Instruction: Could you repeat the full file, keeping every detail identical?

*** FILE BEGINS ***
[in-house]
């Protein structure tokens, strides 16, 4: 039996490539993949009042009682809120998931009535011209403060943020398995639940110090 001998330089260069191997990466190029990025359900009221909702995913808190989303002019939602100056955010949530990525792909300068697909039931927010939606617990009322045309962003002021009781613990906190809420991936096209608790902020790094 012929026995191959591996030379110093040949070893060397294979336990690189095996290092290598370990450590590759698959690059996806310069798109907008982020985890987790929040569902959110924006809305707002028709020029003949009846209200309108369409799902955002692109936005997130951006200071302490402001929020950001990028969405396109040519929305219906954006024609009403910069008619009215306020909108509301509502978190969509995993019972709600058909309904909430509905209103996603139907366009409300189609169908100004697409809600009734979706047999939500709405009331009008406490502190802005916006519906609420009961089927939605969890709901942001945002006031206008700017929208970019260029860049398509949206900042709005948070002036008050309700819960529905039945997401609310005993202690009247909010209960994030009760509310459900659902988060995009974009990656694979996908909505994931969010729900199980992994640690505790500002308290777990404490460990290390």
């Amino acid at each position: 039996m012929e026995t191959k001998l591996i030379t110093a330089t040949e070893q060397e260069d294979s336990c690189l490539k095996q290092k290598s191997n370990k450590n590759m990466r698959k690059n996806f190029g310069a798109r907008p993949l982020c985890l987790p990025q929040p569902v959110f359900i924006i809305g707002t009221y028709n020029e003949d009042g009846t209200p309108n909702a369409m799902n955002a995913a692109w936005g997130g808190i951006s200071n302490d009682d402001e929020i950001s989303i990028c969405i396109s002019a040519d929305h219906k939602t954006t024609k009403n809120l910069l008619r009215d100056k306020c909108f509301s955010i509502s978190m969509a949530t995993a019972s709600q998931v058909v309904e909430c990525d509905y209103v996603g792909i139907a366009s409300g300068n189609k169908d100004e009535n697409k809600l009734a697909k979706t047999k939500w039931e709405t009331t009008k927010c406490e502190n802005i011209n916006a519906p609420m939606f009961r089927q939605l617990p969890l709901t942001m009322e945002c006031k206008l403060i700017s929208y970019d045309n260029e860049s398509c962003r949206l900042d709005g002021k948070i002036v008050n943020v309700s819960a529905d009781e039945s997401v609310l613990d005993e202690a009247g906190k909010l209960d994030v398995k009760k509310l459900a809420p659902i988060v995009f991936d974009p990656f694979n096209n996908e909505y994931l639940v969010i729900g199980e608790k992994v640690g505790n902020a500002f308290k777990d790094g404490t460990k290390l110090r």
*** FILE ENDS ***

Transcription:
[in-house]
């Protein structure tokens, strides 16, 4: 039996490539993949009042009682809120998931009535011209403060943020398995639940110090 001998330089260069191997990466190029990025359900009221909702995913808190989303002019939602100056955010949530990525792909300068697909039931927010939606617990009322045309962003002021009781613990906190809420991936096209608790902020790094 012929026995191959591996030379110093040949070893060397294979336990690189095996290092290598370990450590590759698959690059996806310069798109907008982020985890987790929040569902959110924006809305707002028709020029003949009846209200309108369409799902955002692109936005997130951006200071302490402001929020950001990028969405396109040519929305219906954006024609009403910069008619009215306020909108509301509502978190969509995993019972709600058909309904909430509905209103996603139907366009409300189609169908100004697409809600009734979706047999939500709405009331009008406490502190802005916006519906609420009961089927939605969890709901942001945002006031206008700017929208970019260029860049398509949206900042709005948070002036008050309700819960529905039945997401609310005993202690009247909010209960994030009760509310459900659902988060995009974009990656694979996908909505994931969010729900199980992994640690505790500002308290777990404490460990290390």
């Amino acid at each position: 039996m012929e026995t191959k001998l591996i030379t110093a330089t040949e070893q060397e260069d294979s336990c690189l490539k095996q290092k290598s191997n370990k450590n590759m990466r698959k690059n996806f190029g310069a798109r907008p993949l982020c985890l987790p990025q929040p569902v959110f359900i924006i809305g707002t009221y028709n020029e003949d009042g009846t209200p309108n909702a369409m799902n955002a995913a692109w936005g997130g808190i951006s200071n302490d009682d402001e929020i950001s989303i990028c969405i396109s002019a040519d929305h219906k939602t954006t024609k009403n809120l910069l008619r009215d100056k306020c909108f509301s955010i509502s978190m969509a949530t995993a019972s709600q998931v058909v309904e909430c990525d509905y209103v996603g792909i139907a366009s409300g300068n189609k169908d100004e009535n697409k809600l009734a697909k979706t047999k939500w039931e709405t009331t009008k927010c406490e502190n802005i011209n916006a519906p609420m939606f009961r089927q939605l617990p969890l709901t942001m009322e945002c006031k206008l403060i700017s929208y970019d045309n260029e860049s398509c962003r949206l900042d709005g002021k948070i002036v008050n943020v309700s819960a529905d009781e039945s997401v609310l613990d005993e202690a009247g906190k909010l209960d994030v398995k009760k509310l459900a809420p659902i988060v995009f991936d974009p990656f694979n096209n996908e909505y994931l639940v969010i729900g199980e608790k992994v640690g505790n902020a500002f308290k777990d790094g404490t460990k290390l110090r």